“It’s all stuff that I’ve written and Xeroxed from experiences over time,” Shaffer says. “I collect it and keep it. It’s as much of a studio resource as a paintbrush would be.”
His show is about both writing and the boxes. Somehow, the two merge—in the middle of the space is a writing room, which Shaffer constructed. It’s itty bitty in size, but it’s made up of 10 doors and is about 5-feet-wide by 7-feet-long. The inside is a cozy space, lit darkly, with a 20-year-old typewriter and an old chair being just two of the highlights. Interesting objects hang here and there, including a petite television encased in a box. (It actually works.)
It’s here in this actual box of a room that Shaffer will spend some time during the next three months composing the introduction to a book he plans to write about his “other” job. In his spare time away from being an artist, Shaffer and his wife (she’s also an artist) run the company Laidlaw (you’ve surely seen the busses around town), which transport disabled people to various places where they can receive services. “It (the book) is about the normal people who serve the disabled and the trouble or lack of trouble they have. … I could never write a fiction book. I don’t have a creative bone in my body.”
Huh? Look around Mr. Shaffer, um, this is a fairly creative room, I suggest. “This is all about reality, about real experiences,” he says. “It’s nothing about things that are made up. Truly, when you look at all of this, pick up a piece of paper off the floor, it’s not just written so I could fill the space. There’s an experience behind it to generate what it is. I could give you an exposition of all that, but it would take us months.”
So we’ll suffice for a tour. The first time cruising through the gallery, you get the overall picture and concept of what Shaffer is trying to accomplish in this exhibit. But the second time around, you go deeper, and Shaffer takes you there, foot by foot as he points at all the things you missed the first time around: The writing room he made for his pint-sized daughter, the box where you peer through and see your own eyes looking back at you, the scent box, the anthrax box (don’t worry, it’s only pastry flour), the little camera that acts like it’s recording us. Maybe it is. The bulletproof vest, that protects the little dress, maybe symbolizing Shaffer, protecting his sweet daughter from the atrocities that exist in this world.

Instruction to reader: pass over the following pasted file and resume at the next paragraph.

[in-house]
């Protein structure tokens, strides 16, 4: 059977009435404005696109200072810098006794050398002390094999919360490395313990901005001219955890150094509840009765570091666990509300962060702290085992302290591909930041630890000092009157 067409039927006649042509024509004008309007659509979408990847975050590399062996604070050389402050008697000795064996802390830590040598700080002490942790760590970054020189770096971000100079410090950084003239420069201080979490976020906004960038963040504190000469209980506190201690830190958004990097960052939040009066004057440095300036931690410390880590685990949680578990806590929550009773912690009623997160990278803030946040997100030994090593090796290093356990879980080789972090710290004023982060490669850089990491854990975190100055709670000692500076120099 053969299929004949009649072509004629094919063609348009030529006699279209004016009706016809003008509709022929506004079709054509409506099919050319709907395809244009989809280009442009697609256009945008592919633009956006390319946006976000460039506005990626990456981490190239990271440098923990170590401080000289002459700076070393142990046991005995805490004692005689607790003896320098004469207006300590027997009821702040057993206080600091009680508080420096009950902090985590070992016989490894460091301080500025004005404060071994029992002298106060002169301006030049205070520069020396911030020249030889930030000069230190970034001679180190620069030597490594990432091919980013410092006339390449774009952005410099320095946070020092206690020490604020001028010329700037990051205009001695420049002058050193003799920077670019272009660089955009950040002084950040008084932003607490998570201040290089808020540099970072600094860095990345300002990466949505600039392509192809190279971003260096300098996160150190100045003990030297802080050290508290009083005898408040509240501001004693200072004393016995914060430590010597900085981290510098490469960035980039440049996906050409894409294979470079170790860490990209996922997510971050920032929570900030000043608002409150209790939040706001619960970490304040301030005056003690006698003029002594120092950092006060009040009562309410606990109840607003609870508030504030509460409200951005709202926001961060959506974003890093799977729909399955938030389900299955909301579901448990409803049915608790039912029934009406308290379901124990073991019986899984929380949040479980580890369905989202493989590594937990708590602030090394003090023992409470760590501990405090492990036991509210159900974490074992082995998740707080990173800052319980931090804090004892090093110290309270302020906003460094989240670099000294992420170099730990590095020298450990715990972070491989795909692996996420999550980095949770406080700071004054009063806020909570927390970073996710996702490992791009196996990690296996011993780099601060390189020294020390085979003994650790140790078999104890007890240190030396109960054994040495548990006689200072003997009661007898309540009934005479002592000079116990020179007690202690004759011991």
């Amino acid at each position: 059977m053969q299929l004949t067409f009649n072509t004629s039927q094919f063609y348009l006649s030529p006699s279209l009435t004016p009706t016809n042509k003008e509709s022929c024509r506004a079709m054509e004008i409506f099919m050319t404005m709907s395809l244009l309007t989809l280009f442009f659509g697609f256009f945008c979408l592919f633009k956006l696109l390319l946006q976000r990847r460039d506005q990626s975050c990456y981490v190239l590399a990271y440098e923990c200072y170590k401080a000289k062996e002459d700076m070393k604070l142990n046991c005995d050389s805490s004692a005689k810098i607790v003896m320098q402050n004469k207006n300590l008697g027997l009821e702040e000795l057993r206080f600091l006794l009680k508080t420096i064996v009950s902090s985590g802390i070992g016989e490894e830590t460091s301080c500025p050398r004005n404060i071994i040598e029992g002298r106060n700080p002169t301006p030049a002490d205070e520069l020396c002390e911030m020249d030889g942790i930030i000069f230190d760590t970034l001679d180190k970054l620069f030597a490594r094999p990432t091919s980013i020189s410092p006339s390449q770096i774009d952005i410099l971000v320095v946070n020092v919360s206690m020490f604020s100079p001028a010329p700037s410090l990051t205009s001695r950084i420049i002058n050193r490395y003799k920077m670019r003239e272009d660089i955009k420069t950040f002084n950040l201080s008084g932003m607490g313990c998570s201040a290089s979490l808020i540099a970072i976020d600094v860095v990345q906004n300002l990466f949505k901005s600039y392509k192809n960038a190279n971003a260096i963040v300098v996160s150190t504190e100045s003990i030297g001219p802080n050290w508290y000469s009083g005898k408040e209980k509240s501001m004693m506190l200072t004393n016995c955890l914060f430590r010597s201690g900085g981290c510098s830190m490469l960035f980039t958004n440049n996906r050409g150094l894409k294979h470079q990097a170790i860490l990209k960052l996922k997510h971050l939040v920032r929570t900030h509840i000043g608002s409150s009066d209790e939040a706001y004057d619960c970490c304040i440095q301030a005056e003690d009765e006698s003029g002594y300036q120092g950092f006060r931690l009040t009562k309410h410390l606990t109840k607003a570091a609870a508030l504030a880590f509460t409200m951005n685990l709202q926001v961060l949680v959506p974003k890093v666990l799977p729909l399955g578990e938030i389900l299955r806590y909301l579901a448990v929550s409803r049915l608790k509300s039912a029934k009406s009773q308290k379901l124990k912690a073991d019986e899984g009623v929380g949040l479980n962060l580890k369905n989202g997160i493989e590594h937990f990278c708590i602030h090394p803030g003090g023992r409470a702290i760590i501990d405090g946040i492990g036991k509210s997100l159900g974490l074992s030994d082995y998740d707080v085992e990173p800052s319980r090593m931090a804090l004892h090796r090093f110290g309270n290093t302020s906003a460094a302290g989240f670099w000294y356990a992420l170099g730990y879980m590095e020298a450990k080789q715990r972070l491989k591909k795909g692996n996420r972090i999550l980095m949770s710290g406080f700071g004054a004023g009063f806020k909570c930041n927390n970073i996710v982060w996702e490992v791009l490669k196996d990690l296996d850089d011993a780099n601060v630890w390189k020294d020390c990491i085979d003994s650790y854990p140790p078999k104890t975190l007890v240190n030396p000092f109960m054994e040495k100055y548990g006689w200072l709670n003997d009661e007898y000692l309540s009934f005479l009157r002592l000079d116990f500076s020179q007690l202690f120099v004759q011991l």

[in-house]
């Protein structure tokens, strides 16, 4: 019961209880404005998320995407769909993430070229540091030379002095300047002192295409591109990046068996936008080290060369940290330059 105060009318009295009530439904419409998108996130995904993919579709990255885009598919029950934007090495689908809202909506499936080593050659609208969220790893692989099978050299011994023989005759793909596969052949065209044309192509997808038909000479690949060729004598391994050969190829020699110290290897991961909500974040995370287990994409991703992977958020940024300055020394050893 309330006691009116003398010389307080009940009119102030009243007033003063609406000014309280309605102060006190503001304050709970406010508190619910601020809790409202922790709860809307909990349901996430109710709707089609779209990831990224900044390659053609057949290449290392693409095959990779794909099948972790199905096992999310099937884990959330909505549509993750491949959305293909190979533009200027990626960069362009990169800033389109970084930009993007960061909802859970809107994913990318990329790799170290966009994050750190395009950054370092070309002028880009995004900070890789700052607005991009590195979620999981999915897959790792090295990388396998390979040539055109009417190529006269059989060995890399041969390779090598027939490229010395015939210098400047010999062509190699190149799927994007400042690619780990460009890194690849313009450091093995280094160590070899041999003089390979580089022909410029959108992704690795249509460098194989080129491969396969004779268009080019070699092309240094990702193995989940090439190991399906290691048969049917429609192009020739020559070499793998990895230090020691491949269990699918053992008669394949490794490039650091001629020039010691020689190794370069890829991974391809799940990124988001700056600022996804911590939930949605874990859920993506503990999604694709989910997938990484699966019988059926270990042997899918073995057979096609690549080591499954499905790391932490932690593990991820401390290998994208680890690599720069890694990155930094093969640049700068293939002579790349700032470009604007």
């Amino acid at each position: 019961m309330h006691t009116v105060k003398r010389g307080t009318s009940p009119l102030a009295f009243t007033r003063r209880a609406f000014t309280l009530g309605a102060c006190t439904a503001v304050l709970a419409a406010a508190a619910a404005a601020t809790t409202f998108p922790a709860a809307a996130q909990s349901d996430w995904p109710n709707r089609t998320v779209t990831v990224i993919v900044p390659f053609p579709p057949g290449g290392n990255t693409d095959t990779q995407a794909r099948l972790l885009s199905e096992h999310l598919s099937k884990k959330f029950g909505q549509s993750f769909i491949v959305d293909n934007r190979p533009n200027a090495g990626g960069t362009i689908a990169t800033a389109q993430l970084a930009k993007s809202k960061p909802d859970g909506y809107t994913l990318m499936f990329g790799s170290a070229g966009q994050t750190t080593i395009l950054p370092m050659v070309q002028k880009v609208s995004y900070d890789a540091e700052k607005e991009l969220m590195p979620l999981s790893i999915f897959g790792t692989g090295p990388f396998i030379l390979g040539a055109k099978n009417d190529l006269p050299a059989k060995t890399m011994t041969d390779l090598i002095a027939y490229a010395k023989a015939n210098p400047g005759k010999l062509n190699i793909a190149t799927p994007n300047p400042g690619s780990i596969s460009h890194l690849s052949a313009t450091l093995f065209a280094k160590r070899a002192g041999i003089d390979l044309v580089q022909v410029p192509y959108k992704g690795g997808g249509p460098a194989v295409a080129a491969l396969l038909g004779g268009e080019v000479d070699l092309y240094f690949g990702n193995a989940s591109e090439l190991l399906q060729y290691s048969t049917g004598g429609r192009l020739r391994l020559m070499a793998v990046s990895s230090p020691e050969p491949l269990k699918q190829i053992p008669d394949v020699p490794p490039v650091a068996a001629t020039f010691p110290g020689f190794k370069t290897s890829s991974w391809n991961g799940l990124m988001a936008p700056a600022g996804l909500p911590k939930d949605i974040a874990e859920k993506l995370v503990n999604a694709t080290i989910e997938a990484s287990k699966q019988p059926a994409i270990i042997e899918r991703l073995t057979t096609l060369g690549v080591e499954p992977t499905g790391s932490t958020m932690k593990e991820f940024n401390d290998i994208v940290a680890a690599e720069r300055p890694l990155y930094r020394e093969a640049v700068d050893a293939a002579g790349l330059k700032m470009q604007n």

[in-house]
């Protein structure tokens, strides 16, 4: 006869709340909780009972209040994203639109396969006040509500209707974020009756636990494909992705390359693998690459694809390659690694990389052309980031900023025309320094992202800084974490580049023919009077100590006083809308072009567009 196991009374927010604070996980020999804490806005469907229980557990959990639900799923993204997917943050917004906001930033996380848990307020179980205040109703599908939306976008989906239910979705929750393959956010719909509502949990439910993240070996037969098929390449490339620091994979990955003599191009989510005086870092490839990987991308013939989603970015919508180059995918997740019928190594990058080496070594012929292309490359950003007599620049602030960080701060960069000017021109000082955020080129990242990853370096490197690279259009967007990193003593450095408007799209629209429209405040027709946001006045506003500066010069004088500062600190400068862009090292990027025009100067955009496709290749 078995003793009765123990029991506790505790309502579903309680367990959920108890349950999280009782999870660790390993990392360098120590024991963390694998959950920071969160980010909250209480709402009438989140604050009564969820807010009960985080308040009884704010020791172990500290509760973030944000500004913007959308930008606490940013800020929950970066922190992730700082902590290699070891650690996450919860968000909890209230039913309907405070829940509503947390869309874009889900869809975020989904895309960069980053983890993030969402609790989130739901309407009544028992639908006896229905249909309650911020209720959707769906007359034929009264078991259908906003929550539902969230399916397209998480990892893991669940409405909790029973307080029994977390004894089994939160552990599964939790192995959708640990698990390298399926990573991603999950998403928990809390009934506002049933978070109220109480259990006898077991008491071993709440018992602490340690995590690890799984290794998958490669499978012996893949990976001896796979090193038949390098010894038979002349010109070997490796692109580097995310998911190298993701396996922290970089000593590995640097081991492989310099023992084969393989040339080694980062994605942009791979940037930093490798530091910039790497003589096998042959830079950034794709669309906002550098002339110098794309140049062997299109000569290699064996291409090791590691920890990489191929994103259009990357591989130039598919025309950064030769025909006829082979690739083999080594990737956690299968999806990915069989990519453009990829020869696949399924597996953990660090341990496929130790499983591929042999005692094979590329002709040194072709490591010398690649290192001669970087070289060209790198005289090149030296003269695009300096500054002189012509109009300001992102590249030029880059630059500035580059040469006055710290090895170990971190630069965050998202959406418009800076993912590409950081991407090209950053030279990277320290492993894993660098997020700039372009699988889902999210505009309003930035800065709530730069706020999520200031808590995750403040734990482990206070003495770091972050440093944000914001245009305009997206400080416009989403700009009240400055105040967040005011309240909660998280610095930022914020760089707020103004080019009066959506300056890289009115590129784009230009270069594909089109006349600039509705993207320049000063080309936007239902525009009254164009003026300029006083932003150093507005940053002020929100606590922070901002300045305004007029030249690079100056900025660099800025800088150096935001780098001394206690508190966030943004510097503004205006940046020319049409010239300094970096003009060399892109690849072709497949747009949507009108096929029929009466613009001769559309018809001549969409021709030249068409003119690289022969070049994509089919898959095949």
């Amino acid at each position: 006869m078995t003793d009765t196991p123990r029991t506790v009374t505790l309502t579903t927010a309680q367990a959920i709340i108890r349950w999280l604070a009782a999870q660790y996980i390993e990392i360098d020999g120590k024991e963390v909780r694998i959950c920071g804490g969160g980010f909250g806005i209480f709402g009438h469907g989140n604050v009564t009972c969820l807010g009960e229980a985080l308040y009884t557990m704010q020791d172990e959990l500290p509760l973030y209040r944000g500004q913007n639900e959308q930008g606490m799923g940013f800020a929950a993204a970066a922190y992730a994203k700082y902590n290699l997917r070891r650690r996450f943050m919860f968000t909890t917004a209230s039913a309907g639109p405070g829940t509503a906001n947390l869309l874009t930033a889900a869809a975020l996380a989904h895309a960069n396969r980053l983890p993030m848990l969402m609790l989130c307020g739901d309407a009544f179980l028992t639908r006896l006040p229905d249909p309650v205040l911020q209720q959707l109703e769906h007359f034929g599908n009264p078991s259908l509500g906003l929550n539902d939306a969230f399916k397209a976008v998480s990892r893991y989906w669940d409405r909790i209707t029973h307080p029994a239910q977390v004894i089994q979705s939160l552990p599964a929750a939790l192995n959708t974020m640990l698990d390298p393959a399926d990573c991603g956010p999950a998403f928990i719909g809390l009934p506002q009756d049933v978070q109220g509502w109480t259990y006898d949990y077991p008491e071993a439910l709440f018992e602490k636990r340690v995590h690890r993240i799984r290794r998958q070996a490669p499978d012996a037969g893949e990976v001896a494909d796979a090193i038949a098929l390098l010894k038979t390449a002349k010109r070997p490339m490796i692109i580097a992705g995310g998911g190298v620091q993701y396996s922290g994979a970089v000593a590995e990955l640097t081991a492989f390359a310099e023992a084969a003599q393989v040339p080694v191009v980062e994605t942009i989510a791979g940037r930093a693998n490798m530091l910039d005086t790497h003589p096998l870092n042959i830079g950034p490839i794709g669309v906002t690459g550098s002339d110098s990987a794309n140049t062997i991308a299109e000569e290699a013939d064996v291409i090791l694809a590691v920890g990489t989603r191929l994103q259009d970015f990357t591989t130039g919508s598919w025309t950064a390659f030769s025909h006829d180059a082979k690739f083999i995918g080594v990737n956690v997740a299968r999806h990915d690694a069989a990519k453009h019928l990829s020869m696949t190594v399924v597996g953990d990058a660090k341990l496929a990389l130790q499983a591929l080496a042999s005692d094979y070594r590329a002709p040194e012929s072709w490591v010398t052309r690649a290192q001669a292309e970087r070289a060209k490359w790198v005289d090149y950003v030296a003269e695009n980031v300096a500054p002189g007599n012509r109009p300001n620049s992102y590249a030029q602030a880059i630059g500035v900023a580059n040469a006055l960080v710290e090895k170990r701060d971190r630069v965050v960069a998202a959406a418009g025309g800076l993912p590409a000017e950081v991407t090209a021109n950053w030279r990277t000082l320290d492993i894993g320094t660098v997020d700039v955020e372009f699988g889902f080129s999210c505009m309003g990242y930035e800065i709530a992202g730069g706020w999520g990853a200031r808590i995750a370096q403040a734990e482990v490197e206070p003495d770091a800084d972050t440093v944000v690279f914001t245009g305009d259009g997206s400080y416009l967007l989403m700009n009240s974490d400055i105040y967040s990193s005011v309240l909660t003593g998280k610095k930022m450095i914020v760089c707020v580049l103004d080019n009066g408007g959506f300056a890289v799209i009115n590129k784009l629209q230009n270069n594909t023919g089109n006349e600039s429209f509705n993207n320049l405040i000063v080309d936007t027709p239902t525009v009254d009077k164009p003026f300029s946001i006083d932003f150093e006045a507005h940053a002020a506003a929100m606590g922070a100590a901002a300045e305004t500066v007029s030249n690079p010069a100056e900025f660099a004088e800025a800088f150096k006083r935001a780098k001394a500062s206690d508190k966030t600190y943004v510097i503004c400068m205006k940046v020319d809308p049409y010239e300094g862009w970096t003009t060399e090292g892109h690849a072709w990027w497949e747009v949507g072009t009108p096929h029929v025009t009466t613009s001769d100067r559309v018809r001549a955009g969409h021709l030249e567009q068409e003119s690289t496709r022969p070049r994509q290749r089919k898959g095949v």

His child told him that maybe he should make a thousand boxes. He’s considering it. There’s something in the process of making these votive boxes that allows Shaffer to unload the more stringent guidelines of his life as a painter and instead become childlike, as he sculpts and creates these original boxes. In fact, it seems like Shaffer is beginning to think ‘inside’ the box. Not outside—inside. It’s here in this room that numerous boxes exist: his writing room box, the gallery—it’s a box of sorts; even this entire red barn building. It too is a box.
“They’re living here to support the activities of persons much like myself,” Shaffer says of Scudder and company. “It’s a volitional act on their part, to work and have a presence so everything else can happen.”
The Dead Cow Gallery is open during daytime hours at 1040 River St., Santa Cruz. Ring the bell outside and someone will let you in. Or, participate in the First Friday Art Tour and visit scica.org for more information. For more information about Richard Shaffer visit zebraparis.com. The SCICA can be contacted at 454-8200.